From income guarantees to RVUs

Laurie Morgan, MBA

Table of Contents

Understanding how physicians get paid

AFTER YEARS OF TRAINING, it’s time to snag that first job—and earn some real money. Naturally, how much you’ll earn is likely one of your top priorities (if not first). But first, you’ll need to understand compensation.

As you speak with prospective employers about pay, their vocabulary may be unfamiliar. Once they start talking compensation models and RVUs, you might feel even more confused than you did in your first week of organic chemistry. You need to get up to speed quickly to understand how you’ll get paid and, more importantly, how much.

Vikas Patel, M.D., FAAD, says some physicians mistakenly assume that their first job is less important than it actually is. Patel is a dermatologist with Golden State Dermatology in Walnut Creek, California. He explains that medical training often encourages physicians to focus on the future instead of the present.

“You’re always waiting for the next thing. After med school, you have your internship. Then after internship, your residency. There’s always something else,” he says. “So some physicians start out with the mentality that it’s just the first job. But they don’t realize how important that first job is to establish yourself as a physician.”

Not understanding compensation can also cost you. Dissatisfaction with pay is one of the most common reasons physicians change jobs. As you search for that first role, there’s no better time to learn about pay packages.

The basic breakdown: Variable and fixed compensation

In the simplest terms, your compensation will be fixed, variable or some combination of the two

Some jobs offer a predictable salary that goes up and down. Others pay based on your productivity, quality metrics or other measures. Most, however, calculate compensation using a combination of fixed salary and variable pay.

Pay that varies with productivity (see sidebar on RVUS or collected revenues) is designed to reward physicians for their efforts. Those who take on bigger workloads and tougher cases can earn more. Variable pay also shields employers from the risk of paying physicians more than the revenue they generate.

This effectively transfers some risk to the employed physician. But physicians sometimes overestimate the risks and underestimate the upsides. Productivity pay typically offers a path to higher physician compensation than other models.

By contrast, a fixed salary is completely predictable. This is very appealing to many physicians, especially those with student loan or mortgage payments. But a set salary may mean it’s harder to increase your income, even as your productivity and other contributions increase.

When a job pays primarily or entirely based on productivity, an offer sometimes comes with an income guarantee. This is a variation on the base salary concept. It sets a minimum amount of compensation, usually over a limited period of time.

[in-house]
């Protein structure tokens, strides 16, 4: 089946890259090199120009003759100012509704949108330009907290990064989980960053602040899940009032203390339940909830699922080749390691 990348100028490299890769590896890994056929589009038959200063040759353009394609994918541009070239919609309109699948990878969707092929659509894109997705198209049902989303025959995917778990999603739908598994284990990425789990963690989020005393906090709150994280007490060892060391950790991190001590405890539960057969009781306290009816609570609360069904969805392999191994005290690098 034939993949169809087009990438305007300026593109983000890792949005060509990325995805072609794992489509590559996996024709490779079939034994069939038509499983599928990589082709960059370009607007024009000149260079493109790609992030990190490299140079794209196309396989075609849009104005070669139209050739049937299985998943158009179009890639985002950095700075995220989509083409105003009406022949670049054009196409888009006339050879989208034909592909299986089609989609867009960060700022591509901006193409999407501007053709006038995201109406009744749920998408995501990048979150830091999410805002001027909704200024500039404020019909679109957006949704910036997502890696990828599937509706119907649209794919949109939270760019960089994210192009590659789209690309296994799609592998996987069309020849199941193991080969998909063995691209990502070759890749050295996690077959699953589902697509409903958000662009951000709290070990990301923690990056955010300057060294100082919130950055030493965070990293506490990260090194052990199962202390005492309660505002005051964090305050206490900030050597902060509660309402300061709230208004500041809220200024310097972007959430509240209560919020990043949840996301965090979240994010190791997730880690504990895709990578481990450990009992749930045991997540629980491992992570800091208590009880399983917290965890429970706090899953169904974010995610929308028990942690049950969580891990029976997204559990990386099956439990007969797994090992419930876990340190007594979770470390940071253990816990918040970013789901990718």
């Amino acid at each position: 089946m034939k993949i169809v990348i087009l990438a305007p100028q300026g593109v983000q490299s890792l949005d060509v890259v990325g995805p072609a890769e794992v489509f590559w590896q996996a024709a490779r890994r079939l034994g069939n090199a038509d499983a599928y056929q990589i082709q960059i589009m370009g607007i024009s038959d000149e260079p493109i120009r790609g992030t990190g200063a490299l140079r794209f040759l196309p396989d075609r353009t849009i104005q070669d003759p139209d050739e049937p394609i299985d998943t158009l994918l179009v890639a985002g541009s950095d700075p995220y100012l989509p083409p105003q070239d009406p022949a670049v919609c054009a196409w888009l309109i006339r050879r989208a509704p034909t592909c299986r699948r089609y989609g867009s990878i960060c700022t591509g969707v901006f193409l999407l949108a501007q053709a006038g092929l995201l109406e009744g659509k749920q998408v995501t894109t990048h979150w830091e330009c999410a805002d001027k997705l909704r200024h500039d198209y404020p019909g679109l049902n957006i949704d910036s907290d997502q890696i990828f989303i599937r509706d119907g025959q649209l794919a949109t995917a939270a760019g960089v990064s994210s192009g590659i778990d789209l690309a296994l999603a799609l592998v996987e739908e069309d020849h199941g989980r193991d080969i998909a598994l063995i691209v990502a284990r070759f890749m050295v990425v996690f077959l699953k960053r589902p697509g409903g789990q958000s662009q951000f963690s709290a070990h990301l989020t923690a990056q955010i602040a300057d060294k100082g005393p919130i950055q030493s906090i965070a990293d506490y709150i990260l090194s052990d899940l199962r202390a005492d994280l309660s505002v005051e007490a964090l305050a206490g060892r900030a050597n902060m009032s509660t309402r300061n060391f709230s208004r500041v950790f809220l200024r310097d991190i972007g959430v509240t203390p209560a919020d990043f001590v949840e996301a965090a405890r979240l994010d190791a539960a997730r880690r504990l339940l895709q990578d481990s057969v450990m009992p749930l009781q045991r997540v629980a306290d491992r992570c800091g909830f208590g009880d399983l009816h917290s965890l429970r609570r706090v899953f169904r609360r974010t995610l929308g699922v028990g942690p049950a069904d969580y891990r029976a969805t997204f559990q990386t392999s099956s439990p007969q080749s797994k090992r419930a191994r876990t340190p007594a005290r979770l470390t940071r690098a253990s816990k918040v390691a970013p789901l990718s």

Conversely, when there’s a base salary, an offer sometimes includes incentive structures. You might earn stipends for extra duties or bonus pay for meeting productivity and quality goals.

In recent years, insurers and government programs have aimed to tie reimbursements to quality and value metrics. This is especially common in hospitals and integrated systems. These systems pass the incentives or penalties through to their employed physicians. Bonuses or penalties can be earned collectively (by a department or team), individually, or as a combination of the two.

Which type of pay is better? That’s up to you

Every type of compensation involves trade-offs, and each method of calculating pay has its pros and cons. What’s most important is understanding each approach. That way, you can see if a job’s particulars match your expectations and goals.

Gerard Baltazar, D.O., is a trauma and surgical critical care specialist and assistant professor of surgery. In his specialty and setting, he favors a base salary plus incentives.

Variable and unpredictable volume make productivity pay less appealing in Baltazar’s field. Even when the volume is unpredictable, the pay needs to compensate for the demands of trauma work. The field carries physical and psychological challenges and high rates of burnout. “We need an adequate base salary to cover the rigors of basic duties,” Baltazar explains.

He adds that in academic settings, leadership roles and other responsibilities increase over time. For good morale, physicians need adequate financial incentives for these additional responsibilities.

“My compensation is a combination of non-RVU-based salary and extra for additional calls,” Baltazar says. He adds non-productivity pay means less pressure “to churn out cases.” The downside is that it’s less clear how to earn more.

In Patel’s specialty, pay based exclusively on net collections is common, at least in private groups.

“In our group, people get rewarded for working harder, but there’s no pressure to work hard,” Patel says. “I think production models are stronger than just pure salary. It seems like most [dermatology] practices are switching to this type of model.”